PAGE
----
Good points and I agree with you about the differences between speaker repositioning and EQ.
 
In general do we want our personally preferred timbre or an idealised flat response in a real room? Most acoustic problems I've heard in venues and rooms are time related (i.e. the room resonates or rings and sustains certain frequencies and/or sucks out others which die off quickly) which are only covered up by adjusting the amp/speaker output with EQ. It depends how you feel about changing your room decor and about using EQ.
 
In guitar amps tone controls are crucial to sound shaping (if you're into valve amps think of a cathode follower driving a passive tone stack and gain make up), in other words the tone is being shaped with some distortion even at low gain. But no amount of EQ can make a small open backed speaker sound like a closed back 4x12" at high volume. Which is akin to Graham's point about trying to fill a large venue with bass when the speakers or amplifier lack the headroom. Luckily real life is about compromise and a little bass boost helps to make small speakers sound bigger, too much and it's obvious there's a problem. More so when the system is running at high volume with amps are clipping and speakers flapping.
 
Anyway back to hi-fi land. I would like to hear exactly what's on the record and have as little as possible in the signal path. That's easier with headphones and no EQ is needed. Choose carefully when you buy your headphones as you've hard wired your tone controls and more. Discuss.
 
Meanwhile in my living room with the speakers and sofa, I have bookshelves, racks of LP's and CD's, musical instruments like guitars and a TV.  And a cat which definitely can't be acoustically treated with tone controls. And some surround speakers and a subwoofer for watching DVD's, which could be used to add low bass. So I should expand Jon's room correction with bass management Wacko as an option for the topic! [Lets agree to not discuss surround sound processing of stereo, please!]
 
"Are DSP and room correction the same thing on a more advanced scale?"
Probably not. It depends if you're fixing the frequency response with some EQ or phase/delay which is most room correction usually done with DSP (digital signal processing), or adding an ambience or reverb programme to simulate being in a large concert venue which is also done with DSP.
 
My EQ comment is that a slight cut can reduce irritating peaks or tame HF shrillness, it can't fix the source. And boosting the bass or treble brings the sound of that circuit in.
 
I guess it's how far you deviate from the "straight wire with gain."
 


Edited by Fatmangolf - 10 Sep 2010 at 11:13pm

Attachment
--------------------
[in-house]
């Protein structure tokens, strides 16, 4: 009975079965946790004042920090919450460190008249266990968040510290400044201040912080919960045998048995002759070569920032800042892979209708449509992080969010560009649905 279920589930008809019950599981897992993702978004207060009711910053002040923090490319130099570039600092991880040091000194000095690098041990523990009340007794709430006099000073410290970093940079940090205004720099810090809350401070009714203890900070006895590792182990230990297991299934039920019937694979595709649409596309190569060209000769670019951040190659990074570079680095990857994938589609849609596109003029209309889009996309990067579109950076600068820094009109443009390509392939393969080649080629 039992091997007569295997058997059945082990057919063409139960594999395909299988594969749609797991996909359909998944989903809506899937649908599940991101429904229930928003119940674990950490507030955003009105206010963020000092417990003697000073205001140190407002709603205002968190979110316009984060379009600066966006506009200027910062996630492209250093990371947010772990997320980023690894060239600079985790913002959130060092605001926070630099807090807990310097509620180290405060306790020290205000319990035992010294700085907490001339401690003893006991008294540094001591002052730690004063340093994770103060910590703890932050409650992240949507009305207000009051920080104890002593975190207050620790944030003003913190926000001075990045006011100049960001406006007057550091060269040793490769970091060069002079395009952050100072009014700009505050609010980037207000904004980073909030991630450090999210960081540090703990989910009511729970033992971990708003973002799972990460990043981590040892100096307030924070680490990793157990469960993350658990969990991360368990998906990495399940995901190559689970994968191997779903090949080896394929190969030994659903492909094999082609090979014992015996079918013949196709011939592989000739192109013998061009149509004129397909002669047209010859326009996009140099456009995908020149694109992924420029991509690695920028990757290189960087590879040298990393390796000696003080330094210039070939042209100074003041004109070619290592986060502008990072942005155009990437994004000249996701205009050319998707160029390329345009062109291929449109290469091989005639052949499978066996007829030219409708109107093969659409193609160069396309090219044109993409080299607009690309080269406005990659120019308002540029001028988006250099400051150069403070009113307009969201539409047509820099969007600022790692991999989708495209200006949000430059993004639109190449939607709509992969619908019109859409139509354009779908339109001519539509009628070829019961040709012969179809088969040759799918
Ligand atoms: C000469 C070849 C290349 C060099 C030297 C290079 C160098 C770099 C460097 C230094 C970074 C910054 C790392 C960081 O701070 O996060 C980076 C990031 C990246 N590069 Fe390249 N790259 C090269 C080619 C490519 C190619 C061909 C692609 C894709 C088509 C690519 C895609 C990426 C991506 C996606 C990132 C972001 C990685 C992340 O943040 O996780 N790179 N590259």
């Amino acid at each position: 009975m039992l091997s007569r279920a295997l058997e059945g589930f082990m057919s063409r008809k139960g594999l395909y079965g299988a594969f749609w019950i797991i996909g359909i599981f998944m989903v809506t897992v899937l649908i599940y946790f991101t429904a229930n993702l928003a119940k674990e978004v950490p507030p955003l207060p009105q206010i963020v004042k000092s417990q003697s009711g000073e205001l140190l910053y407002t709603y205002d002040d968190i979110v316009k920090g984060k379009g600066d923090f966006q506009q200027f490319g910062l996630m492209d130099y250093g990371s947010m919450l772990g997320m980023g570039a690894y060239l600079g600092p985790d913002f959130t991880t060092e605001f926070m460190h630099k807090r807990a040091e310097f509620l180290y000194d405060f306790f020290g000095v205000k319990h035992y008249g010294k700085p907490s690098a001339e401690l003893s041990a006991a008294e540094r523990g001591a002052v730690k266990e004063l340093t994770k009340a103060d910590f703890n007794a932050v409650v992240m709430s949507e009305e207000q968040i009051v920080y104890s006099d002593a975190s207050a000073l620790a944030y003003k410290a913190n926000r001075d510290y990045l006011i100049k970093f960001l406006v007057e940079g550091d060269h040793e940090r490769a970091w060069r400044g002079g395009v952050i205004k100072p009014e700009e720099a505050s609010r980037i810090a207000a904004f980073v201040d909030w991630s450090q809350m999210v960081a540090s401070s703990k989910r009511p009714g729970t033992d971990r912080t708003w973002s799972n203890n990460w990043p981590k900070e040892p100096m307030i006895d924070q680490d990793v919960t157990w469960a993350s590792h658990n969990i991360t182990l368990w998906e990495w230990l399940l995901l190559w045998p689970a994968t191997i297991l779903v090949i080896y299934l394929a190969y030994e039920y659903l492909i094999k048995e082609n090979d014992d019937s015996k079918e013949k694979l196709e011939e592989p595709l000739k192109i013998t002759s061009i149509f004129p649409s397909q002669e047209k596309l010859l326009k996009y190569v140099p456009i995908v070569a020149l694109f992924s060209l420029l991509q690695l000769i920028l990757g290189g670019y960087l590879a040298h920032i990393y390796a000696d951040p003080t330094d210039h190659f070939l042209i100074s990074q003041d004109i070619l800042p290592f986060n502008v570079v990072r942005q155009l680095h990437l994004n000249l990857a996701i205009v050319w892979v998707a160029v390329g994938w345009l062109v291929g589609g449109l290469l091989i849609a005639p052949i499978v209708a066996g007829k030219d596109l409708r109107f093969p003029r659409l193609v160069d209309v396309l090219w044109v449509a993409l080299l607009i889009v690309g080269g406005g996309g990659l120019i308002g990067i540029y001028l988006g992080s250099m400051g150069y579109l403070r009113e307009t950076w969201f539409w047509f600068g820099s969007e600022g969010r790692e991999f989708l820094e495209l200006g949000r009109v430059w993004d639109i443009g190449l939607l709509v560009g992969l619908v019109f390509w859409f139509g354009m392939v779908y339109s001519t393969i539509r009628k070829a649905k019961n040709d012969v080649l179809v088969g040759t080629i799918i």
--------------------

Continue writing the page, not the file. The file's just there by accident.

Jon

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Post Options Post Options   Thanks (0) Thanks(0)   Quote Fatmangolf Quote  Post ReplyReply Direct Link To This Post Posted: 10 Sep 2010 at 11:18pm
I should add that I am not advocating the use of guitar amp tone stacks in hi-fi. The classic Baxendall bass and treble is good, but I have learned from Graham Slee's Genera design how critical the slew rate and op amp loading are in an active filter or EQ. So good EQ or no EQ!
Jon

Open mind and ears, whilst owning GSP Genera, Accession, Elevator EXP, Solo ULDE, Proprius amps, Cusat50 cables, Lautus digital cable, Spatia cables and links, and a Majestic DAC.
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Post Options Post Options   Thanks (0) Thanks(0)   Quote mrarroyo Quote  Post ReplyReply Direct Link To This Post Posted: 11 Sep 2010 at 12:51am
The closest I have come to using tone control was back in the 80's where I used an equalizer. First a pink or white noise was generated and a mic was placed in my listening chair and the room equalized. It was a pain to do and I do not even remember the process, since I leave the controls at zero.

My only exception is on cars where I lower the treble a notch since I find the higher frequencies overdone in most car situations.
Miguel
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Post Options Post Options   Thanks (0) Thanks(0)   Quote tg Quote  Post ReplyReply Direct Link To This Post Posted: 11 Sep 2010 at 9:36am
As someone of my acquaintance was wont to say, "there are more points to this than on a pineapple."
I may be incorrect, but I would suspect that tone controls were initially fitted as a sales gimmick and to cover the limitations of less than "hi fidelity" amplifiers and speakers.
Philosophically, any intentional, post production, source signal modification, could be seen to be contrary to the notion of "hi fidelity" reproduction.